ICD-10 Diagnosis Code T39.91XS

Poisn by unsp nonopi analgs/antipyr/antirheu, acc, sequela

Diagnosis Code T39.91XS

ICD-10: T39.91XS
Short Description: Poisn by unsp nonopi analgs/antipyr/antirheu, acc, sequela
Long Description: Poisoning by unspecified nonopioid analgesic, antipyretic and antirheumatic, accidental (unintentional), sequela
This is the 2018 version of the ICD-10-CM diagnosis code T39.91XS

Valid for Submission
The code T39.91XS is valid for submission for HIPAA-covered transactions.

Code Classification
  • Injury, poisoning and certain other consequences of external causes (S00–T98)
    • Poisoning by, adverse effect of and underdosing of drugs, medicaments and biological substances (T36-T50)
      • Nonopioid analgesics, antipyretics and antirheumatics (T39)

Information for Medical Professionals

Diagnostic Related Groups
The diagnosis code T39.91XS is grouped in the following Diagnostic Related Group(s) (MS-DRG V34.0)

  • 922 - OTHER INJURY, POISONING AND TOXIC EFFECT DIAGNOSES WITH MCC
  • 923 - OTHER INJURY, POISONING AND TOXIC EFFECT DIAGNOSES WITHOUT MCC

Convert to ICD-9 Additional informationCallout TooltipGeneral Equivalence Map
The ICD-10 and ICD-9 GEMs are used to facilitate linking between the diagnosis codes in ICD-9-CM and the new ICD-10-CM code set. The GEMs are the raw material from which providers, health information vendors and payers can derive specific applied mappings to meet their needs.

Present on Admission (POA) Additional informationCallout TooltipPresent on Admission
The Present on Admission (POA) indicator is used for diagnosis codes included in claims involving inpatient admissions to general acute care hospitals. POA indicators must be reported to CMS on each claim to facilitate the grouping of diagnoses codes into the proper Diagnostic Related Groups (DRG). CMS publishes a listing of specific diagnosis codes that are exempt from the POA reporting requirement.

The code T39.91XS is exempt from POA reporting.

Synonyms
  • Accidental overdose of non-opiate analgesics
  • Accidental poisoning caused by analgesic
  • Accidental poisoning caused by combination analgesic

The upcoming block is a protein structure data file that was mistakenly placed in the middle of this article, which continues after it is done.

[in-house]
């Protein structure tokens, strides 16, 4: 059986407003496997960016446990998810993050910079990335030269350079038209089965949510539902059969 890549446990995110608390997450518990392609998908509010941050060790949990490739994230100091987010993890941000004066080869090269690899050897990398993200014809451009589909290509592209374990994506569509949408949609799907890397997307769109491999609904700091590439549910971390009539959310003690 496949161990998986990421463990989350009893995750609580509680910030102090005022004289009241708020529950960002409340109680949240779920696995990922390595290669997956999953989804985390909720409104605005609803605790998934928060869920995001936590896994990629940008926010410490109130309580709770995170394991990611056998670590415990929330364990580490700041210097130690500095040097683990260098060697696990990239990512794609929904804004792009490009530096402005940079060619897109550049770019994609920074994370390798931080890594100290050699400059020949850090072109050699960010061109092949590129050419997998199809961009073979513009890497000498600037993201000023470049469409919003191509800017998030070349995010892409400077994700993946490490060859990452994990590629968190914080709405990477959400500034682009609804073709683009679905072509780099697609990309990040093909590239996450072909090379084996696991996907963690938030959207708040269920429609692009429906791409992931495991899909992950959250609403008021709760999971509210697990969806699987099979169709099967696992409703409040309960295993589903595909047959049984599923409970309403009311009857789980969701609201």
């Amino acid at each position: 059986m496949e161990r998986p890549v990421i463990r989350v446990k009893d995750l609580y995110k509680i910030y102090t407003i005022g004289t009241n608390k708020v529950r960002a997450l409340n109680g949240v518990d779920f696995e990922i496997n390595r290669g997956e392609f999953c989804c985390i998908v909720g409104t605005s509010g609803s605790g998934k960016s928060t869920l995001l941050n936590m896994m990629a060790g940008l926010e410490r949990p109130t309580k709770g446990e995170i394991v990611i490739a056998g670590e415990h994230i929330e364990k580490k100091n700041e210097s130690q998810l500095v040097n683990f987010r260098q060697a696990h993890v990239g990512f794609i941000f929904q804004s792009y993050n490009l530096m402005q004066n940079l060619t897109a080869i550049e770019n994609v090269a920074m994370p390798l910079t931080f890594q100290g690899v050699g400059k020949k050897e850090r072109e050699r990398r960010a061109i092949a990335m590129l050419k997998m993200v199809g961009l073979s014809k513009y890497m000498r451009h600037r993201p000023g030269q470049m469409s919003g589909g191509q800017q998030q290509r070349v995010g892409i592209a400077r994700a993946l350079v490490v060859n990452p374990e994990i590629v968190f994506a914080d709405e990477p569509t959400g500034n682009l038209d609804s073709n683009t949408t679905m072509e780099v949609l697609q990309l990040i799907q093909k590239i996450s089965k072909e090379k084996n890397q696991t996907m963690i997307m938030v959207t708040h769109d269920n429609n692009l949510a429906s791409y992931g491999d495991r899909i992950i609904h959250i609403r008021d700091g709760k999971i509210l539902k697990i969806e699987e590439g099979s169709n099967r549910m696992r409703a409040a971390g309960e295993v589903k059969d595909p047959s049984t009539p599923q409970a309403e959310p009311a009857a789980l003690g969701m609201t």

• Analgesics and non-steroidal anti-inflammatory drug overdose
  • Antipyretic poisoning
  • Overdose of analgesic drug
  • Overdose of combination analgesic
  • Overdose of nonopioid analgesic
  • Poisoning caused by analgesic AND/OR antipyretic
  • Poisoning caused by analgesic drug
  • Poisoning caused by analgesic, antipyretic AND/OR antirheumatic
  • Poisoning caused by combination analgesic
  • Poisoning caused by nonopioid analgesic

Information for Patients


Medication Errors

Medicines cure infectious diseases, prevent problems from chronic diseases, and ease pain. But medicines can also cause harmful reactions if not used correctly. Errors can happen in the hospital, at the doctor's office, at the pharmacy, or at home. You can help prevent errors by

  • Knowing your medicines. Keep a list of the names of your medicines, how much you take, and when you take them. Include over-the-counter medicines, vitamins, and supplements and herbs. Take this list to all your doctor visits.
  • Reading medicine labels and following the directions. Don't take medications prescribed for someone else.
  • Taking extra caution when giving medicines to children.
  • Asking questions. If you don't know the answers to these questions, ask your doctor or pharmacist.
    • Why am I taking this medicine?
    • What are the common problems to watch out for?
    • What should I do if they occur?
    • When should I stop this medicine?
    • Can I take this medicine with the other medicines on my list?

Centers for Disease Control and Prevention

  • 6 Tips to Avoid Medication Mistakes (Food and Drug Administration)
  • How and when to get rid of unused medicines (Medical Encyclopedia)
  • Keeping your medications organized (Medical Encyclopedia)
  • Medication safety during your hospital stay (Medical Encyclopedia)
  • Medication safety: Filling your prescription (Medical Encyclopedia)
  • Storing your medicines (Medical Encyclopedia)
  • Taking medicine at home - create a routine (Medical Encyclopedia)


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